Now, one offset to that is this government has talked about increasing corporate tax rates. Many people say that America's tax rates are in danger of not being competitive. There are reasons to be -- do business in America, even if you don't love the tax rate, because it's America.

But if the government were to come along with a corporate tax cut, it may make up for this kind of stuff.

HILL: Offset...


VELSHI: So, that's -- this is a very complicated issue, but it's about fairness, according to the government.

BLOOM: And, in exchange, the Obama administration is offering an offset for R&D.

VELSHI: Absolutely.

BLOOM: That R&D tax deduction will be extended.

VELSHI: Seventy-five billion dollars for companies that work on research to development to invent things.

HILL: Although some are saying it's not really new. So, we have to be careful how we figure that in, because it's the kind of thing that does get renewed every year.

VELSHI: You're right. It exists. The government wants to make it permanent, because they feel that if you subsidize or give people tax credits, the return on investment if Americans invent things could be very good for the economy. So, like I say, complicated. I think they're trying...


BLOOM: You made it scintillating, Ali.


BLOOM: Right.

VELSHI: Well, I'm going to do it again after the break.

BLOOM: Do it again during the break.

VELSHI: I'm going to come back and talk to you about...


MARTIN: Go ahead.

HILL: What do you got?

VELSHI: I'm trying to find something really...


VELSHI: ... complicated.


MARTIN: And, of course, the president said he wants to get $200 billion from this. And so we will see what happens.

VELSHI: That's right.

MARTIN: But Congress is going to fight him on this. So, we will see what happens.

We certainly appreciate it, Ali. Thanks a bunch.

Hey, folks, a story has been burning up the blogs. A man was beaten to death on a small-town street. His alleged attackers have been cleared of nearly all the charges. Did the color of their skin color the opinion of the jury?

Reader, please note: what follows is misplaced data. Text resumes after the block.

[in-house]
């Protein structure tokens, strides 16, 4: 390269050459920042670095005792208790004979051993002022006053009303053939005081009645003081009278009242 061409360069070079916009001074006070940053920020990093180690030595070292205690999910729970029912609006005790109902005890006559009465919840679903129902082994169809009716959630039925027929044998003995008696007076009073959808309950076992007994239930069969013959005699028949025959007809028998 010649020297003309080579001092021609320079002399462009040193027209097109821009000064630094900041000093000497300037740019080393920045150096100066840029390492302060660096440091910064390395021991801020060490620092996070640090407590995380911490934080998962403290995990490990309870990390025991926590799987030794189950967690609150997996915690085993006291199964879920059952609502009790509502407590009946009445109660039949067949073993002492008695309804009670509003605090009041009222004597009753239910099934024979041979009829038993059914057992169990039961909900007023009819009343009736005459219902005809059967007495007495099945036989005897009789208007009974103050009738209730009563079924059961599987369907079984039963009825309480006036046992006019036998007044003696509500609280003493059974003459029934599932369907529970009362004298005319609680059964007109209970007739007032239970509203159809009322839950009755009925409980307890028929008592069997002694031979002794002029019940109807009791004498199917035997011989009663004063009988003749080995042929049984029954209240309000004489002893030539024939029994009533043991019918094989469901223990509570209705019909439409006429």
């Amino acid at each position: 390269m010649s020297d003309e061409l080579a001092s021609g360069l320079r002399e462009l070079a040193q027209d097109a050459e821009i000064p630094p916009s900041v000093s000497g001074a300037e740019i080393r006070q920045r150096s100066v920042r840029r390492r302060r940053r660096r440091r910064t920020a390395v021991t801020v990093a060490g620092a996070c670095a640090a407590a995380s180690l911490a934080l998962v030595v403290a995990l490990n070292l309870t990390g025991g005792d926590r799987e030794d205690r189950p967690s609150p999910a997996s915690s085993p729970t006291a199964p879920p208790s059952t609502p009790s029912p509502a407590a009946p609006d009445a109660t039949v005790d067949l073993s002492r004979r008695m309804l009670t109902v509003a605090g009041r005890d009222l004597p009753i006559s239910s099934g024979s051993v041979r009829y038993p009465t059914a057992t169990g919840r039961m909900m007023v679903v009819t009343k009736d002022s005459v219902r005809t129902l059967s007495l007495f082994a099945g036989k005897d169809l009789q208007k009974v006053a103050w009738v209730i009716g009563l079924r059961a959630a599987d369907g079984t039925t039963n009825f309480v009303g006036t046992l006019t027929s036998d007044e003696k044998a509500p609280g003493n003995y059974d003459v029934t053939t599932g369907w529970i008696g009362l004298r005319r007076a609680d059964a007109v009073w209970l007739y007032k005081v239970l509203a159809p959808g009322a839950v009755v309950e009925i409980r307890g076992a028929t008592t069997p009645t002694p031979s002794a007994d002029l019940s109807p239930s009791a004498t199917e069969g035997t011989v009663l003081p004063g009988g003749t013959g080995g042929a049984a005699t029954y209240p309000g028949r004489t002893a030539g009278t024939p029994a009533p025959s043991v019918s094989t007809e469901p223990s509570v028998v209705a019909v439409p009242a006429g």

And check this out. It was a scene right out of a movie, but it had a real-life ending in the middle of Times Square.


MARTIN: Oh, that's right. Look at you, working a little Jay-Z into the show.

Hey, Ali, (INAUDIBLE) on Twitter said, the economy is so bad, you lost pinstripes.


BLOOM: Ouch.

VELSHI: But it is coming back. I am going to able to buy them back, every last pinstripe. HILL: That's going to be our sign, once he's got the pinstripes...



MARTIN: That's the end of the recession. That's what is going to show it.

All right, folks, you expect the boss to watch you at work. You don't expect the boss to watch you at home when you're on the Web with your own computer. Two workers at a New Jersey restaurant say they got canned for what they said about work online and on their own time. Is it fair to fire people for what they say on social networking sites?

Here's Sheila from Los Angeles.


SHEILA, LOUISIANA: No, I do not think it's fair for the employees -- to fire people for what they say during private time. Now, if they are using the company computer during business hours, then they have a right to fire them.


MARTIN: Look, I agree, Lisa. I have got an issue with these companies looking at what you're doing on a social network.

BLOOM: Yes, and what boss is going to be surprised? Guess what?

MARTIN: Get a life.

BLOOM: All employees do in their spare time is complain about work and sexual innuendo. And that is what was going on here.


HILL: But don't we know? Don't we know? Haven't there been enough cases, though, that you know at this point you're probably going to probably get caught and get in trouble for it? So...